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The UK Has Been Captured by Conservative England

The country is experiencing the tyranny of a Conservative minority, argues TJ Coles

Prime Minister Boris Johnson at the Euro 2020 semi-final on 7 July 2021. Photo: Mike Egerton/PA

The UK Has Been Captured byConservative England

As Westminster waits on a no-confidence vote from Tory MPs, TJ Coles says the country is experiencing the tyranny of a Conservative minority

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The UK has a 68 million-strong population, yet its political path is being forged by the Conservative Party, that struggles to win 14 million votes.

It has been claimed that the UK has taken a rightward turn in recent years, but it would be more accurate to say that England has turned to the right, while the home nations – and even a few English regions – have clung on to progressive politics.

Indeed, although Wales voted to leave the European Union in 2016, it returned a Labour majority at the 2019 General Election, followed by a Labour majority at the 2021 Senedd Election. Meanwhile, Scotland consistently votes for the centre-left Scottish National Party (SNP), and Northern Ireland recently elected the social democratic party, Sinn Féin.

These parties stand well to the left of the ruling Conservative Westminster Government and would not be out of place alongside Europe’s social democracies.

It is England, therefore, that is dragging down the progressive countries of the UK. Politico’s poll of polls, a tool that collates all the current surveys of domestic voting intention, suggests that if we add up the support for left and centre-left parties in the UK (the poll excludes Sinn Féin and includes the Liberal Democrats), progressive parties have 62% of the potential vote share.

Labour stands on 40%, the Lib Dems 12%, the Greens 5%, the SNP 4%, and Plaid Cymru 1%. The right, by comparison, has just 38%: the Conservatives 33%, Reform 4%, and UKIP 1%.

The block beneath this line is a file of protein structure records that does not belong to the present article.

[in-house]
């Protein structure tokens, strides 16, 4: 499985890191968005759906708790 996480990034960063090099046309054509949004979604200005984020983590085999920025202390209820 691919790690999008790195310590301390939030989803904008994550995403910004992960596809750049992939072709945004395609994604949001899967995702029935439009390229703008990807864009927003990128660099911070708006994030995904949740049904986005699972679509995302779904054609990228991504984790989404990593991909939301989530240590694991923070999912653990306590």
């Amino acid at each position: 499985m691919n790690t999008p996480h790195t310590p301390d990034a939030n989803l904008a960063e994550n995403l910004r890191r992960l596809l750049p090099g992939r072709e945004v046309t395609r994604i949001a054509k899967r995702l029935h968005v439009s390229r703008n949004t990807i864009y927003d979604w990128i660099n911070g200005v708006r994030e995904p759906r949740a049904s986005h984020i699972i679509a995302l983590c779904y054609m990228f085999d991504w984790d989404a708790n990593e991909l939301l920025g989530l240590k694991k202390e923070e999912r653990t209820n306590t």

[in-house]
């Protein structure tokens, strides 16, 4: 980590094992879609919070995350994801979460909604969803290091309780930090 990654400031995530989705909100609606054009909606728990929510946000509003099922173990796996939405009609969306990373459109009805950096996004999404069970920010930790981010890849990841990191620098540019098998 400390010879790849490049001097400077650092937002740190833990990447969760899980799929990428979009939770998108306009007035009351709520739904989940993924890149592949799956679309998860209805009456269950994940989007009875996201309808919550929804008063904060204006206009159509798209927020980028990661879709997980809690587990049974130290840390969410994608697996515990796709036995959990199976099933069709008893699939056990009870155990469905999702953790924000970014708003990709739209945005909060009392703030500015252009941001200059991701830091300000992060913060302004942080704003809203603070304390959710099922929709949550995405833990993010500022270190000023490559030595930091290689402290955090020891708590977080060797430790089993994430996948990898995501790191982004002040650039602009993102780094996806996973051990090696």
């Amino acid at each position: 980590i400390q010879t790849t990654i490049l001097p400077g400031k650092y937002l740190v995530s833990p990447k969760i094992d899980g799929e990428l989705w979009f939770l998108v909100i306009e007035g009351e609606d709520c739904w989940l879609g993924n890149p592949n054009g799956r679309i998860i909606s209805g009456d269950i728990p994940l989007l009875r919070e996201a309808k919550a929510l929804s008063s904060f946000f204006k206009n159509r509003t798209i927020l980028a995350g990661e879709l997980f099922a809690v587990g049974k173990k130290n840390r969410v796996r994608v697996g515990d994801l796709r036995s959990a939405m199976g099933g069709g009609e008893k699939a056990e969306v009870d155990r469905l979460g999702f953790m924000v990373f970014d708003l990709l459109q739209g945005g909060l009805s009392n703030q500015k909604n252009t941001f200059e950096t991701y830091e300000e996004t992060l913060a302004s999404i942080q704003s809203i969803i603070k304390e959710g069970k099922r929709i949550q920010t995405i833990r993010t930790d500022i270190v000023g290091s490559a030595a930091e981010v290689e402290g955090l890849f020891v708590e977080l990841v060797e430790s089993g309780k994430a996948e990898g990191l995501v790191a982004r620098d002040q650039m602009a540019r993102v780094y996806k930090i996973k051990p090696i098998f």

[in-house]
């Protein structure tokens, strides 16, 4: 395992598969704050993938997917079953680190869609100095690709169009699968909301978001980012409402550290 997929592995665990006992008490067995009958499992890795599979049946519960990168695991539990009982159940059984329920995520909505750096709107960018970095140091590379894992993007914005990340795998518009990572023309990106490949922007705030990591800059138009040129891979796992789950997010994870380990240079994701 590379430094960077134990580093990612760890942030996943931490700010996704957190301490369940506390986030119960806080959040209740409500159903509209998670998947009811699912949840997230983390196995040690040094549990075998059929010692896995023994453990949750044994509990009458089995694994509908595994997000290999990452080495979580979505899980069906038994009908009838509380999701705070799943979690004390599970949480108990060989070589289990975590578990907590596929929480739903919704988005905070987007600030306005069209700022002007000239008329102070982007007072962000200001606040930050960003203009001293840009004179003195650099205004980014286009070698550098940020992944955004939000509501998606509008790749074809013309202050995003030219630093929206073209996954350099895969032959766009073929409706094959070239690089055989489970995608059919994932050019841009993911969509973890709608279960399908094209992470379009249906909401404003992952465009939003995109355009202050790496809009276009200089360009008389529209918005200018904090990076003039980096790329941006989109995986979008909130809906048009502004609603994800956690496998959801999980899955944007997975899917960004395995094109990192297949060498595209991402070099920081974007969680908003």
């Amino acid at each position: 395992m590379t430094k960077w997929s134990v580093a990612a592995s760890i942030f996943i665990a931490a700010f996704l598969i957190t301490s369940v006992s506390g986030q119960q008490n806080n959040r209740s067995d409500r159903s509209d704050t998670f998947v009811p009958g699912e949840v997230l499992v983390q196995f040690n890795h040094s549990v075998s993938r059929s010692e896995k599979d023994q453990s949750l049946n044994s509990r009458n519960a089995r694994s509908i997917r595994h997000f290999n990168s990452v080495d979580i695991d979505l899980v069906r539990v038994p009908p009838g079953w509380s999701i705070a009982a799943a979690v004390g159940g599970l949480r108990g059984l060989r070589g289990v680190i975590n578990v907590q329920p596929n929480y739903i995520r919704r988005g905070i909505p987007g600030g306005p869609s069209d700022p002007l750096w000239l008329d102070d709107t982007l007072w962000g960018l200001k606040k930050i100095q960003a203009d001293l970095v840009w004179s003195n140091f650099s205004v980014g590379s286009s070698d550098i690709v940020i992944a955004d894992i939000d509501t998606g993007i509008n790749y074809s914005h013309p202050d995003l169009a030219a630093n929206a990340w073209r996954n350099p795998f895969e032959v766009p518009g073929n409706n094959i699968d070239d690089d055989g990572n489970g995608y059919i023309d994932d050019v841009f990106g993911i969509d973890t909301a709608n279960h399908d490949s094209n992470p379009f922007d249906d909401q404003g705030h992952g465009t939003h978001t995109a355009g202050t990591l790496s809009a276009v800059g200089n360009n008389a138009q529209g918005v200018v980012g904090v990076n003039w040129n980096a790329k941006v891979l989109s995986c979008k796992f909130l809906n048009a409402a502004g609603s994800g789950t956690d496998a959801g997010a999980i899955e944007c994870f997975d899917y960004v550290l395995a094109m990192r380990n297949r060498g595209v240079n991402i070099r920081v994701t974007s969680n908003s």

The England Brexit Psycho-Drama

In 2010 and 2015 respectively, between 10 and 11 million Brits voted Conservative – not enough to give the party a majority in the former, but just enough to get it over the line in the latter.

As a result, successive Conservative-led governments adopted the policy of permanent austerity – from which Boris Johnson has distanced himself rhetorically, while (COVID aside) he still continues to carry out.

Concurrently, the Conservatives have slowly stolen the clothes of hard-right anti-EU provocateur Nigel Farage – who caused the Tories numerous headaches after 2010.

Fearing that the right-wing vote would be split at the 2015 General Election, David Cameron promised to hold the EU Referendum if he emerged victorious – settling the issue once and for all, he hoped, with Remain on the winning side.

Three years after the referendum, with Britain still in the EU and Parliament in paralysis, Brexit became a religion for a significant number of English voters.

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By mid-2019, a majority of Conservative Party members said that they would rather see the party destroyed than lose Brexit. In order to retain these constituents, Johnson is now a political clone of Farage – waging a culture war against immigrants and liberals, trans people, students and standards of decency in public life.

Given the media’s focus on the Westminster psycho-drama, you could be forgiven for thinking that this state of affairs pervades throughout the UK. It does not.

Founded in 1905, the name of the secular party Sinn Féin translates from Irish-Gaelic to English as “Ourselves”. The party operates in two countries. It is a minority in the Republic of Ireland’s legislature (the Oireachtas) with 37 seats in the 160-member lower house (Dáil Éireann) and five out of the 60 seats in the upper house (Seanad Éireann, not including a recent resignation).

Sinn Féin seeks Northern Ireland’s reunification with the Republic of Ireland and – as such – it cannot be compared with too much precision to other UK political parties.